So when my daughter over in Barcelona recommended her dentist in nearby Girona, it seemed too good a chance to miss.  A quick holiday in a town on the ‘to-visit’ list, a chance to see Emily, and a pain-free set of teeth.

The dentist there sorted things out, but said he’d need to see me again.  So we realised we didn’t need to dash round on some frenzied must-see-everything-double-quick self-imposed tour.  We took our time.  We wandered up and down the narrow stairways that make up the ancient Jewish quarter, walked the old city walls, and spent time in the cool shaded Jardins d’Alemanys.  There was time for an early morning coffee, a relaxed meal, a cool beer in shady squares among the narrow back streets.

In its day Girona has been invaded by Romans, Muslims, Franks, enduring over 30 sieges in 800 years.  As Robin Gauldie, travel writer says: ‘It’s like Barcelona in miniature, with all the history, heritage and great food but without the insane traffic’.  We don’t need the excuse of a toothache to go back.  There are churches to visit, museums to explore, gardens to relax in, meals to enjoy.  There are riverside walks, and the countryside beyond.  So much to do and see, but all within walking distance of the ancient city centre.  Roll on my next dental appointment.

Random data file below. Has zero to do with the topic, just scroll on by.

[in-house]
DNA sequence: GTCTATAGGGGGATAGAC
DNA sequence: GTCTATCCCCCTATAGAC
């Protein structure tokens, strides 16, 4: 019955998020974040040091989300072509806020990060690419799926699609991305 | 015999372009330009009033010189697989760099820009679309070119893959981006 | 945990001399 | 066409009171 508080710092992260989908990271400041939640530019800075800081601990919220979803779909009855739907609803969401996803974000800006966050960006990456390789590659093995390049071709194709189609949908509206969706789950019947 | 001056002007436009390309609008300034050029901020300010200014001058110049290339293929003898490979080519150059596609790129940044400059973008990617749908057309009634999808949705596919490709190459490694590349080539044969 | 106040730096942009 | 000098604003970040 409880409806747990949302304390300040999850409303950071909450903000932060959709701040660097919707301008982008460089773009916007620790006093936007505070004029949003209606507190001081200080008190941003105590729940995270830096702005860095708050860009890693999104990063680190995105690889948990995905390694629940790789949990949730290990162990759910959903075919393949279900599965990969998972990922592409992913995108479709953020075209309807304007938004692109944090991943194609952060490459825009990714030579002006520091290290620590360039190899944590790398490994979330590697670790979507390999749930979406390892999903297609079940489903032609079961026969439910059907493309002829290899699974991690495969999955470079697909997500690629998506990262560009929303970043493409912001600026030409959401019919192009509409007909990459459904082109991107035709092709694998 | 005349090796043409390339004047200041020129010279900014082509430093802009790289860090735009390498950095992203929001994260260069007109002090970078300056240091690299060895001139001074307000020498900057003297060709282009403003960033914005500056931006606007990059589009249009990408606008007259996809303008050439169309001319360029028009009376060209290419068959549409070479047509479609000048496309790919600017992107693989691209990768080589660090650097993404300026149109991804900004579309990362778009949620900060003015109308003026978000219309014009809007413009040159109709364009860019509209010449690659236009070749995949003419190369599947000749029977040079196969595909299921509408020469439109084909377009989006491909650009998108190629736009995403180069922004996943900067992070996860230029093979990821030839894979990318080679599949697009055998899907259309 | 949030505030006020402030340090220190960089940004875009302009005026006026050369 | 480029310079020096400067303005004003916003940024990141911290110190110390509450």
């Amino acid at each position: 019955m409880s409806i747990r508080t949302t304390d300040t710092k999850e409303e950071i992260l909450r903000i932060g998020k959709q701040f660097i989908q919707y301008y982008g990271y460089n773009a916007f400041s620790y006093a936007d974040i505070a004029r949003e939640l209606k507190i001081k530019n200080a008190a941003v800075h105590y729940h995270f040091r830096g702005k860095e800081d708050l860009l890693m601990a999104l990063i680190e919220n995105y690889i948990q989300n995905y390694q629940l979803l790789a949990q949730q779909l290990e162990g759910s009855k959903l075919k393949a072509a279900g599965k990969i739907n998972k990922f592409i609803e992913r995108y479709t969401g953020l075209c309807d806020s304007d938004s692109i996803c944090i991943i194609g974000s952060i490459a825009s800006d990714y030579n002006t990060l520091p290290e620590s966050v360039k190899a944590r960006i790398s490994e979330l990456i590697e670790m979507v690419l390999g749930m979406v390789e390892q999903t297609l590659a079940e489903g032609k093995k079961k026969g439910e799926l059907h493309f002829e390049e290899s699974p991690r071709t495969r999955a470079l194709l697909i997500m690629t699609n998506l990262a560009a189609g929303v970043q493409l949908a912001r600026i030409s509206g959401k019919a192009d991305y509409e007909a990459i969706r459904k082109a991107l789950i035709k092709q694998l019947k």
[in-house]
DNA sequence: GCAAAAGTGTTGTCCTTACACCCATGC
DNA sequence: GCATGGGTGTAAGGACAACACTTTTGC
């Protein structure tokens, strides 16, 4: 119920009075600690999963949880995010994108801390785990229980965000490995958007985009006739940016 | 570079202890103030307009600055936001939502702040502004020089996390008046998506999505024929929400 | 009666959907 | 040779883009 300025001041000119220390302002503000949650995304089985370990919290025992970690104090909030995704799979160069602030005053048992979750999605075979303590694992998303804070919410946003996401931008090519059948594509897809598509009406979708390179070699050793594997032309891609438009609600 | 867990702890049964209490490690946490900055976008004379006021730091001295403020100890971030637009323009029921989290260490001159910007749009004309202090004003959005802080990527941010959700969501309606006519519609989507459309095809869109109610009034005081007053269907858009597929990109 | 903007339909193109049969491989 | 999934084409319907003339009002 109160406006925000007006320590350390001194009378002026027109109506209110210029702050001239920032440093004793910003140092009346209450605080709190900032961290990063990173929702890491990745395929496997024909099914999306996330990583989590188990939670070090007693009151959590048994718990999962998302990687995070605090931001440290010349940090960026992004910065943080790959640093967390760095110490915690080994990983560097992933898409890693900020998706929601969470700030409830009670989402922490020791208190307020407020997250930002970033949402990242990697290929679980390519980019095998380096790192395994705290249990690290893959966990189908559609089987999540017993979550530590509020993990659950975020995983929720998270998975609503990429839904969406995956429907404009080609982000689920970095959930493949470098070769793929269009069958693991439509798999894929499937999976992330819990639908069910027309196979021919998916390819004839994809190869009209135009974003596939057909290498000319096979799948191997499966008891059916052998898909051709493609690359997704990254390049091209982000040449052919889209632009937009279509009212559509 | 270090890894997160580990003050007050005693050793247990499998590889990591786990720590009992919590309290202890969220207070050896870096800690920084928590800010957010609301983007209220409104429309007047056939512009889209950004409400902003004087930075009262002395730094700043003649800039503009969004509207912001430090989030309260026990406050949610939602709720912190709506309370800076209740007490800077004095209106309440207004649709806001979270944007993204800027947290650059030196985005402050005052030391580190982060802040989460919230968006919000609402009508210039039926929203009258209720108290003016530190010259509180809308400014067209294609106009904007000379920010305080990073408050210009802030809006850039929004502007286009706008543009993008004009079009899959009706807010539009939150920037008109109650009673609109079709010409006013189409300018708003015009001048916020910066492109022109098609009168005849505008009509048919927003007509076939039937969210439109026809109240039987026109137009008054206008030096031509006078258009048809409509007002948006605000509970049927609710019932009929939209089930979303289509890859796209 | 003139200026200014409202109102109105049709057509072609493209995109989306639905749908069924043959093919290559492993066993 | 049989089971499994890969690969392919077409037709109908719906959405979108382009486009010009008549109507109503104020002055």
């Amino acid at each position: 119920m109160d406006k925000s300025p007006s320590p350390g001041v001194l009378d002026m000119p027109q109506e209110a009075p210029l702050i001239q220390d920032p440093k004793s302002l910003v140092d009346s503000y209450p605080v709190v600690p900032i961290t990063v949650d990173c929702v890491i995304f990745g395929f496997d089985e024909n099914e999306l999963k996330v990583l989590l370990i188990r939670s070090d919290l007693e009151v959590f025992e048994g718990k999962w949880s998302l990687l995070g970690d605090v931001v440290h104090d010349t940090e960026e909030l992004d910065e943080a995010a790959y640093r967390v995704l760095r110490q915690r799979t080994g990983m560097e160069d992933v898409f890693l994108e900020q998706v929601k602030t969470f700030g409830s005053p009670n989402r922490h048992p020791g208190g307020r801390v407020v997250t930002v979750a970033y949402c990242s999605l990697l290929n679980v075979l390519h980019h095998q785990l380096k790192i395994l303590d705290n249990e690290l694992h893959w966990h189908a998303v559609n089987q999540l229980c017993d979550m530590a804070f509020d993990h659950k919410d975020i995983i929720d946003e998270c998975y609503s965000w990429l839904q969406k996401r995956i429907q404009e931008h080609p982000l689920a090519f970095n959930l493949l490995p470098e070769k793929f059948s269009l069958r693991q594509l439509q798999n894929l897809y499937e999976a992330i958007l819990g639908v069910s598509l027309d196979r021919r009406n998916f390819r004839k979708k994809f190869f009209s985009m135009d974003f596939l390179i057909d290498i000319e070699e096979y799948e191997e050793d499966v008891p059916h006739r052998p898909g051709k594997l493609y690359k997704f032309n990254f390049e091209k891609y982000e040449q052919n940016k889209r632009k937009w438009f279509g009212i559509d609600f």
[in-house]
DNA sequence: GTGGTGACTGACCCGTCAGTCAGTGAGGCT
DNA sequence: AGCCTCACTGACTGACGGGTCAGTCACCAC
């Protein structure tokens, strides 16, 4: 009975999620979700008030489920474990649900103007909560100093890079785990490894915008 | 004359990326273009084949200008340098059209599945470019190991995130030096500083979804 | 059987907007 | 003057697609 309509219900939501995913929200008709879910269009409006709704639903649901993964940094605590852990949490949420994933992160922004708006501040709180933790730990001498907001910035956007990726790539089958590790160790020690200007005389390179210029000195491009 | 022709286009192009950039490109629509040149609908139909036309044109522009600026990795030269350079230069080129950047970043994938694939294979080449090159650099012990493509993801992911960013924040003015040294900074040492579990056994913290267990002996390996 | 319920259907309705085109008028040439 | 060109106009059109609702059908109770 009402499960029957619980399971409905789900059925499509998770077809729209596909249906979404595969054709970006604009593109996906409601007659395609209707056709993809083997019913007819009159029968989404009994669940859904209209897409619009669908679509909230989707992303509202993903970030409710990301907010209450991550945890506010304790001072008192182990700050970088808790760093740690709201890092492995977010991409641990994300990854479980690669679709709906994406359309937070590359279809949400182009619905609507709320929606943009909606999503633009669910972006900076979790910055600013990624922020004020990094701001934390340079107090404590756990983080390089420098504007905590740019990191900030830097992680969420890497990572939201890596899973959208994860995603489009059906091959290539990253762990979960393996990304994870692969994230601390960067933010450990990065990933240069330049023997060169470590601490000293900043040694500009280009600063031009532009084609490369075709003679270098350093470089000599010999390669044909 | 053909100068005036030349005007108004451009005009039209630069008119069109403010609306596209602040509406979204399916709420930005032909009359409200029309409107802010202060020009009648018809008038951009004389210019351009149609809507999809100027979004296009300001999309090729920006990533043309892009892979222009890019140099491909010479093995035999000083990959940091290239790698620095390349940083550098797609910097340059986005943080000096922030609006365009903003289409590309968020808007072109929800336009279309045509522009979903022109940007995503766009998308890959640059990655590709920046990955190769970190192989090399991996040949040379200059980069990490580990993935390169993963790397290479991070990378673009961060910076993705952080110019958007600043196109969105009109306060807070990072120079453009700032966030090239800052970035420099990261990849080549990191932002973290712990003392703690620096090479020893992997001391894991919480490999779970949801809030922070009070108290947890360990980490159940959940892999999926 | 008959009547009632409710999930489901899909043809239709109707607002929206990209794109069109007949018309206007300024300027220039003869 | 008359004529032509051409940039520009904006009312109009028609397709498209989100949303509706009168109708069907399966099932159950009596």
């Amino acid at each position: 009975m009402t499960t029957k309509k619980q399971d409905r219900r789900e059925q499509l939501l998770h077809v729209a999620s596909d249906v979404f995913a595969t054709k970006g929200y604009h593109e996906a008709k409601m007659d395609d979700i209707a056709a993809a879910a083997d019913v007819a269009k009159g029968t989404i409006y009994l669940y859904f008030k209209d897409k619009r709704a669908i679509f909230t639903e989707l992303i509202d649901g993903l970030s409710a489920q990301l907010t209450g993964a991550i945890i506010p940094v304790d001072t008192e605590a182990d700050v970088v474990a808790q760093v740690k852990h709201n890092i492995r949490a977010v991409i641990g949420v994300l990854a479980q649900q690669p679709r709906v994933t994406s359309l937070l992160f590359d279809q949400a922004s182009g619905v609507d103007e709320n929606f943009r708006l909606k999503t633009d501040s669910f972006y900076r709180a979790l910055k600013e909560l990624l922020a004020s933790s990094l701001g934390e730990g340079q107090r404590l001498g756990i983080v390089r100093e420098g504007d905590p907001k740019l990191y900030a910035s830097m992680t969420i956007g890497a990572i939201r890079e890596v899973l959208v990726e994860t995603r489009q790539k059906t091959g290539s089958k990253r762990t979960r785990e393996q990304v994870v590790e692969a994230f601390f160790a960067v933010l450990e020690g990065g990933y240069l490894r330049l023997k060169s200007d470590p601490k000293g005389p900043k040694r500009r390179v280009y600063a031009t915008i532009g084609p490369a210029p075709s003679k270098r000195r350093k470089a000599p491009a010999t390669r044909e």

To view any of the pictures in a larger format, simply click on the image.

Catalonia visits southern France, bearing calçots

Catalonia, Food & Cooking, Spain

My daughter Emily’s just visited from her home in Barcelona, bringing her Catalan boyfriend, and an enormous bundle of calçots sent by his mother.

Calçots! Think we have enough?

Calçots! Think we have enough?

Eating calçots is a century-old tradition in Catalonia at this time of year.  Garden onions are planted deep in the soil, and earthed up throughout their growing period, so they have long thick white stems, just like a leek’s.  Harvested between Christmas and Easter, they’re a much appreciated local delicacy.

Really, they should be grilled fiercely over an open fire or barbecue.  We lack a barbecue, and in any case, southern France has its own traditions: Holy week is cold, wet and miserable.  Without fail.

Preparing the calçots

Preparing the calçots

So we settled for baking them in a fiercely hot oven.  And then we got down to the cheerfully messy business of eating them.  You strip the hot slippery skin off each calçot, and then dunk it in a punchy romanesco sauce before tipping your head back to ingest the lot.  You need napkins, yards of kitchen roll – bibs would be good –  and good bread to mop up the juices and sauce.